In his poem "Portrait of the Artist as a Prematurely Old Man," American poet Ogden Nash looks into the distinction between the sins of commission and the sins of omission.
Sins of the first type, Nash says, give as pleasure at least during the sin. Otherwise, it's reasonable to assume, we wouldn't be committing them. The problem is with the sins of omission – the laziness and cowardice which make us avoid doing what we should don't give us pleasure. When there is no energy or no courage, you don't do; there is no great pleasure in that.
The Netanyahu government is committing both types of sins, but is mainly committing the sin of omission.
The intellectual laziness and the cowardice can sometimes be beneficial, as we learned in the recent war: Prime Minister Benjamin Netanyahu, who is always scared of doing, mostly wanted to get out of the situation he got entangled in and was praised for his moderation and maturity.
But Netanyahu is neither mature nor moderate. He is a coward. He was terrified by the fact that he suddenly got carried away in doing something. He rushed to give up on his fiery principles in order to return to his favorite pattern of action: Vigorously calling on others to take immediate and firm action while marking time through inaction, indecision and a failure to take responsibility.
Marking time has become an ideology for Israel's prime minister, a sanctification of the status quo. The dramatic changes taking place in the world around us require, according to Netanyahu, doing nothing. Every time you do something, you're taking a risk. It's not good to take risks. I mean, it is good, but not for Netanyahu.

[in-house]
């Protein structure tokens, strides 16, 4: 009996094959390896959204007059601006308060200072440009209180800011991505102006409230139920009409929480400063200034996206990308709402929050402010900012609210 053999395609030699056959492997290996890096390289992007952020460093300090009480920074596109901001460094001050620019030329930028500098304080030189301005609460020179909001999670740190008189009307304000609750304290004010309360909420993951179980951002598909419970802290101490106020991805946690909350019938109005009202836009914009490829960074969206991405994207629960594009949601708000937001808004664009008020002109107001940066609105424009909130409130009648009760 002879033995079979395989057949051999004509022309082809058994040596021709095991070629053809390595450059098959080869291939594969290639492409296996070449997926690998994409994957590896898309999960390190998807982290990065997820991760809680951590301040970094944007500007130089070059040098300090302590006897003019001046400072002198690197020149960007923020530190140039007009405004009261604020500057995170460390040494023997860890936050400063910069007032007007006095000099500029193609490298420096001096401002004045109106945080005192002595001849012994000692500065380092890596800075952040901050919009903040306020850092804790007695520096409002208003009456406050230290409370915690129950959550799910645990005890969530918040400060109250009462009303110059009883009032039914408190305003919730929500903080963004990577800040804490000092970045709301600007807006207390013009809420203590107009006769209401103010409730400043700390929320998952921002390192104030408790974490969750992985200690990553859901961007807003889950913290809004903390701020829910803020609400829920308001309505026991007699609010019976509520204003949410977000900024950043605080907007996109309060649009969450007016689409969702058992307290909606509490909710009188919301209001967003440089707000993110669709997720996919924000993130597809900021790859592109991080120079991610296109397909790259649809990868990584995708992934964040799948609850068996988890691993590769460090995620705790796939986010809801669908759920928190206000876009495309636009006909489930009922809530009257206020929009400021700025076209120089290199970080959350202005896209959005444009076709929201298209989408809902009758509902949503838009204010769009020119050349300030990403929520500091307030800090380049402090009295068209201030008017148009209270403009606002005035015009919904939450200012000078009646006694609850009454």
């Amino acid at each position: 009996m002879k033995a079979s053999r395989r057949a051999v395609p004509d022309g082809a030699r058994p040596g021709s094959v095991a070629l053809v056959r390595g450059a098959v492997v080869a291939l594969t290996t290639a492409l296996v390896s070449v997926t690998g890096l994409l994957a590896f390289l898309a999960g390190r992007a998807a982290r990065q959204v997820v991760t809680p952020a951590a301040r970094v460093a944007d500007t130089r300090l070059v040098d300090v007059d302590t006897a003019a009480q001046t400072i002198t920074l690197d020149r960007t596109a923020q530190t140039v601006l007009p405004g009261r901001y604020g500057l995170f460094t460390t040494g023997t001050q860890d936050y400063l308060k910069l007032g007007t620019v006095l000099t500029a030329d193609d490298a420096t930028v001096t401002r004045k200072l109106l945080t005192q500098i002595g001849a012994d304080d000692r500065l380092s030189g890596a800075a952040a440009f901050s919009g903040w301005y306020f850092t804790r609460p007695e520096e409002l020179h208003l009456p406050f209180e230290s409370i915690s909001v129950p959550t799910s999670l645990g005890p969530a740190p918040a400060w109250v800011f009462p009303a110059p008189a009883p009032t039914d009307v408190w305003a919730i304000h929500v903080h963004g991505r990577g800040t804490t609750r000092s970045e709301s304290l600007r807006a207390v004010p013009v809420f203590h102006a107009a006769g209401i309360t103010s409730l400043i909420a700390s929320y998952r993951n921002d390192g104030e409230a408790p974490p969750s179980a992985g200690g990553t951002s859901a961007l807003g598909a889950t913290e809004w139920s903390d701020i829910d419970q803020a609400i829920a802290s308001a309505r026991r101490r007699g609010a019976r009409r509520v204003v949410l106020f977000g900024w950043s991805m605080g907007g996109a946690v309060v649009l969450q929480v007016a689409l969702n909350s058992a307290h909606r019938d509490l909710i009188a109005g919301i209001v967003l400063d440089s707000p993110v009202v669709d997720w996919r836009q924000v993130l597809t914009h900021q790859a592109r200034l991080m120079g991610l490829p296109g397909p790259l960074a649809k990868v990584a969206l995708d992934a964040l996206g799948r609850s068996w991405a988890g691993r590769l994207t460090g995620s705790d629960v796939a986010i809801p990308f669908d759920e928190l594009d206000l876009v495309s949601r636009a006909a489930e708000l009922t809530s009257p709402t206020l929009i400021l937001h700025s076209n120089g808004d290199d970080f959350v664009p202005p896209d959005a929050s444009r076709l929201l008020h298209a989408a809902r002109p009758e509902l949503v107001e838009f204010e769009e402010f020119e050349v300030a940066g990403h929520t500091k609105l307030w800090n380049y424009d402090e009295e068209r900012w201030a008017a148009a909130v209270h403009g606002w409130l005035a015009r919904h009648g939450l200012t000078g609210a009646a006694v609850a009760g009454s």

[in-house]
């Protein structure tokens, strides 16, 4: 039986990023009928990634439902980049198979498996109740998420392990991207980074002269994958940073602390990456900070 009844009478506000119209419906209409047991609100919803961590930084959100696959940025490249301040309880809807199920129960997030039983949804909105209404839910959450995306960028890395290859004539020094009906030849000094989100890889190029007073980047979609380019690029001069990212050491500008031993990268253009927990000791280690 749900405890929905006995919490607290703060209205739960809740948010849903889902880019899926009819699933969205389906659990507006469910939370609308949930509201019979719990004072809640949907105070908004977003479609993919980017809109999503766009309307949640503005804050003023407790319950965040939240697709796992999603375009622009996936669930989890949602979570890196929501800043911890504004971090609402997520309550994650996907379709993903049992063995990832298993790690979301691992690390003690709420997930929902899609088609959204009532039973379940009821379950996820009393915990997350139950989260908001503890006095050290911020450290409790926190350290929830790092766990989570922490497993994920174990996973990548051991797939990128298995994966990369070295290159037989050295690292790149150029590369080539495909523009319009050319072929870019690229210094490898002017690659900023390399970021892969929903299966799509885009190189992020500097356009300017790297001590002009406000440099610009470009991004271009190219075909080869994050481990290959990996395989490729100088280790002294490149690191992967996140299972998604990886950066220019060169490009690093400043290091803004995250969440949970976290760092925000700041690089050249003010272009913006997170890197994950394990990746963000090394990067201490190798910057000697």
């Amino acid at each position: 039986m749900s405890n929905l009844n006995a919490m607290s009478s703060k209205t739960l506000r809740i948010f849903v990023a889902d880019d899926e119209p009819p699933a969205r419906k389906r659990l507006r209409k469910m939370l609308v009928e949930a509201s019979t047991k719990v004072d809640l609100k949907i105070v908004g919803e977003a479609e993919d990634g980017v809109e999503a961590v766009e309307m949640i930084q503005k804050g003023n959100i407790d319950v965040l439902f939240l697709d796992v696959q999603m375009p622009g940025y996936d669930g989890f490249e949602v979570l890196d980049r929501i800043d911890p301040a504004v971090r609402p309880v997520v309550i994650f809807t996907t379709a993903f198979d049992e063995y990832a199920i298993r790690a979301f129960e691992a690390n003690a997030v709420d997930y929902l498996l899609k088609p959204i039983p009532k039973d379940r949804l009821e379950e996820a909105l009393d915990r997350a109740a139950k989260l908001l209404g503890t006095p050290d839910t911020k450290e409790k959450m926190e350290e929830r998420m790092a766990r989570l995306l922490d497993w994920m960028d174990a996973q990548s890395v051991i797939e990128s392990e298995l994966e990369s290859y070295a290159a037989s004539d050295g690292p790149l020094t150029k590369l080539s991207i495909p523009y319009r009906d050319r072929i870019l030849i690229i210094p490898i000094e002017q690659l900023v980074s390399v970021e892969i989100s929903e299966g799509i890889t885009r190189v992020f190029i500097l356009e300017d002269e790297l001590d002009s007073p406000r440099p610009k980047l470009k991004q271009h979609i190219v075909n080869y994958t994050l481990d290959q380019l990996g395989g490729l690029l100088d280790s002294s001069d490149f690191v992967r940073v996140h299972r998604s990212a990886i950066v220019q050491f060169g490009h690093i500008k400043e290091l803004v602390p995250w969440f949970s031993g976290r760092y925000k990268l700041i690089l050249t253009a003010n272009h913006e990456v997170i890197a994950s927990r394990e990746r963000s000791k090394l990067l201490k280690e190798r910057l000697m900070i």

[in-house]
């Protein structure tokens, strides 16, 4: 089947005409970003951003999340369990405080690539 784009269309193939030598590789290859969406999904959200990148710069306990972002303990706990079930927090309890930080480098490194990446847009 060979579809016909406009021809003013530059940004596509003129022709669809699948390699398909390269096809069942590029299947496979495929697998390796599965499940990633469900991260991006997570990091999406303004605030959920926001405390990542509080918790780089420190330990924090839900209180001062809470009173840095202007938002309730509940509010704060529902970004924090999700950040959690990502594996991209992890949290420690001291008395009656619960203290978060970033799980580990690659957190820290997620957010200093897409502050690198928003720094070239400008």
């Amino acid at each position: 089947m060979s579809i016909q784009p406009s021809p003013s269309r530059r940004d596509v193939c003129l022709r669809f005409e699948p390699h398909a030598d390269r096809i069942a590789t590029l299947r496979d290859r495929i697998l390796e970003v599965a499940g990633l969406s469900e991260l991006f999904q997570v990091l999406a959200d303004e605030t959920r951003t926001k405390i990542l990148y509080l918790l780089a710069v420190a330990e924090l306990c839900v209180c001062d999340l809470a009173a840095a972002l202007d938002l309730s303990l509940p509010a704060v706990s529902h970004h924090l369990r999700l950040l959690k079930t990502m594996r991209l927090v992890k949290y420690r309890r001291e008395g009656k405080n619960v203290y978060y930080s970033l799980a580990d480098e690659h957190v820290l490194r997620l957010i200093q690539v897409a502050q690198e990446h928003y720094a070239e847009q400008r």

While he has plans of action for the entire world, he personally prefers to wait and see what will happen. Determinedly. Israel under his leadership only knows how to point to the reasons why it shouldn't propose any peace plan, why it shouldn't propose any strategy. There are risks. Taking risks is not worthwhile – at least for Netanyahu.
In mysterious ways, time is on our side. It's Israel's main ally, perhaps the only one, under Netanyahu. The problem with time is that it doesn't work for Netanyahu. It doesn't work for anyone. Time is reorganizing the Middle East. It is creating new risks and new chances. Netanyahu is in no hurry. A peace plan may bear fruit, but it may also fail. One thing's for sure – it may anger the Yesha Council. Things should therefore be considered seriously.
In the meantime, we can announce our commitment to the two-states-for-two-people idea. The gentiles love this nonsense. But even this empty statement wore Netanyahu out.
Now we must wait. For how long? Until it becomes totally irrelevant. Then we'll shrug with a sign of relief. This milk has been spilled; what are you crying about? Deal with reality. It's true that this reality could have been avoided, it's true that you tried to warn and make a difference, but that was in the past. Leave it to the historians.
From a political perspective, inaction means power. Every move evokes reactions, sometimes firm reactions. When you don't do anything, the system enters a state of drowsiness. It's hard to protest against the status quo. Status quo is (literally) the current situation. What can one do about the current situation? One can protest against political and military moves. The media discuss them, the experts voice their opinion, the other side responds. And lack of moves? Lack of moves is simply the daily life, the reality, the way of the world.
With every day that passes, another opportunity is being missed. With every day that passes without any action, Israel's leeway is reduced. With every day that passes, additional facts are being created on the ground, in the territories to be exact. That doesn't require big decisions.
What does Peace Now want from the prime minister? All we have seen here are administrative decisions, maintenance. Another dunam and another goat have made a modest, hidden contribution to Israel becoming an apartheid state. What can we do? Nothing, it seems.